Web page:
• Comparative transcriptomics reveals PrrAB-mediated control of metabolic, respiration, energy-generating, and dormancy pathways in Mycobacterium smegmatis

      Maarsingh, Jason D; Yang, Shanshan; Park, Jin G; Haydel, Shelley E; Univ Arizona, Dept Obstet & Gynecol, Coll Med Phoenix (BMC, 2019-12-07)
      The M. smegmatis PrrAB two-component system regulates respiratory and oxidative phosphorylation pathways, potentially to provide tolerance against the dynamic environmental conditions experienced in its natural ecological niche. PrrAB positively regulates ATP levels during exponential growth, presumably through transcriptional activation of both terminal respiratory branches (cytochrome c bc1-aa3 and cytochrome bd oxidases), despite transcriptional repression of ATP synthase genes. Additionally, PrrAB positively regulates expression of the dormancy-associated dosR response regulator genes in an oxygen-independent manner, which may serve to fine-tune sensory perception of environmental stimuli associated with metabolic repression.
    • Predicting limits of detection in real-time sweat-based human performance monitoring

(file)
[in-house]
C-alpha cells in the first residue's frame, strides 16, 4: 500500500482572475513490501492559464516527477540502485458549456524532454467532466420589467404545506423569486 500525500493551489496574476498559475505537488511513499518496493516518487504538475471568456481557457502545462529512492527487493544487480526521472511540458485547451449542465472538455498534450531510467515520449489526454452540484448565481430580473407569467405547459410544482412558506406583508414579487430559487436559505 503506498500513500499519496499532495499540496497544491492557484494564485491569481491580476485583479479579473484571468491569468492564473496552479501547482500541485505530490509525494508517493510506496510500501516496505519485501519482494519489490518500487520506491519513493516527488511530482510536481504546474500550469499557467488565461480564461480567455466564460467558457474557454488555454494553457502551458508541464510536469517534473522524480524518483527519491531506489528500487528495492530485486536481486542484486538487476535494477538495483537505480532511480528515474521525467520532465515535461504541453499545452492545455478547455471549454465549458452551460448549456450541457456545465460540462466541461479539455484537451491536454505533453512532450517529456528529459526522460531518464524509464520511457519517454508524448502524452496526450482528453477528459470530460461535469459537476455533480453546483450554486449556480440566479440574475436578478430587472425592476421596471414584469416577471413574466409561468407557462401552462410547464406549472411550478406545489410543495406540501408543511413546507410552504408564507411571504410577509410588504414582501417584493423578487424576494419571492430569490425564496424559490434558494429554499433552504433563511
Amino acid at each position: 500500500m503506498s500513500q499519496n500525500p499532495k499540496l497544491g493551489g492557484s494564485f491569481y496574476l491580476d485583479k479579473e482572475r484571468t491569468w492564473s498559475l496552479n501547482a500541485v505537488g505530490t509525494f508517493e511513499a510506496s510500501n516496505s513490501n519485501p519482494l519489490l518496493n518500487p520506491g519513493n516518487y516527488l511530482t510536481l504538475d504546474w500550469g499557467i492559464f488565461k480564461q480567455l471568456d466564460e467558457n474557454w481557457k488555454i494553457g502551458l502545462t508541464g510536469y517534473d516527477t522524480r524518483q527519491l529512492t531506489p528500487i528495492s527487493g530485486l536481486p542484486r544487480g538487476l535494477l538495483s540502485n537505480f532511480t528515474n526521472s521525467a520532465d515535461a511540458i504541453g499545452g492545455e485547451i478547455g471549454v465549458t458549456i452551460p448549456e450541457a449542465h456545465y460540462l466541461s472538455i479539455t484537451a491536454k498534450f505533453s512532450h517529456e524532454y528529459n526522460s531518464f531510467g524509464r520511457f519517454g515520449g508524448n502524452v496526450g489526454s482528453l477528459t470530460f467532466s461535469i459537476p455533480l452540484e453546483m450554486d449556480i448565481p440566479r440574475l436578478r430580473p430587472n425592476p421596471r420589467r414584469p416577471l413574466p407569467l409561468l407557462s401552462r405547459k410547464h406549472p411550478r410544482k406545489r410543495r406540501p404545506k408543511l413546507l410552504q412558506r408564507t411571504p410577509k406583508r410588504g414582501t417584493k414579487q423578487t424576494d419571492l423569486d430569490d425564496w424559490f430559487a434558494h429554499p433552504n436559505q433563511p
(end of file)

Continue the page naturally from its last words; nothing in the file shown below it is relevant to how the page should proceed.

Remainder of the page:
Rudolph, Melanie; Harris, Jonathan; Ratcliff, Erin L.; Univ Arizona, Dept Mat Sci & Engn (SPIE-INT SOC OPTICAL ENGINEERING, 2019-05-02)
      Sweat-based human performance monitoring devices offer the possibility of real-time emotional and cognitive awareness in both civilian and military applications. Broad applicability and point of use necessitate non-invasive, printable, flexible, wearable chemical sensors with low power consumption. Sweat fluidics must enable movement of sweat across the sensor compartment within 1 minute to assure only fresh sweat is at the chemical sensor. The sensor material should have reaction kinetics to capture a sufficient number of target molecules for quantification in real-time (< 1minute). Chemical selectivity is critical in complex biofluids such as sweat, which may be comprised of 800+ biomarkers. Given these constraints, there continues to be significant technological barriers for translation from laboratory-based proof-of-concept demonstrations and scalable manufacturing of devices. Using finite element simulations, we focus on determining which sweat flow geometry and chemical capture dynamics are best suited to meet temporal performance requirements. Two common sensing approaches are compared and contrasted: bio-recognition chemical adsorption events and electrochemical detection. Responsivity of both mechanisms is shown to be highly dependent on fluid dynamics, analyte capture efficiency, analyte concentration, and reaction kinetics. Key metrics of temporal response and capture efficiency will be discussed for a number of state of the art electronic sensor materials, with a focus on the validity of printable platforms.
    • Non-Markovian dynamics of collective atomic states coupled to a waveguide

      Sinha, Kanupriya; Meystre, Pierre; Solano, Pablo; Univ Arizona, Dept Phys; Univ Arizona, Coll Opt Sci (SPIE-INT SOC OPTICAL ENGINEERING, 2019-09-03)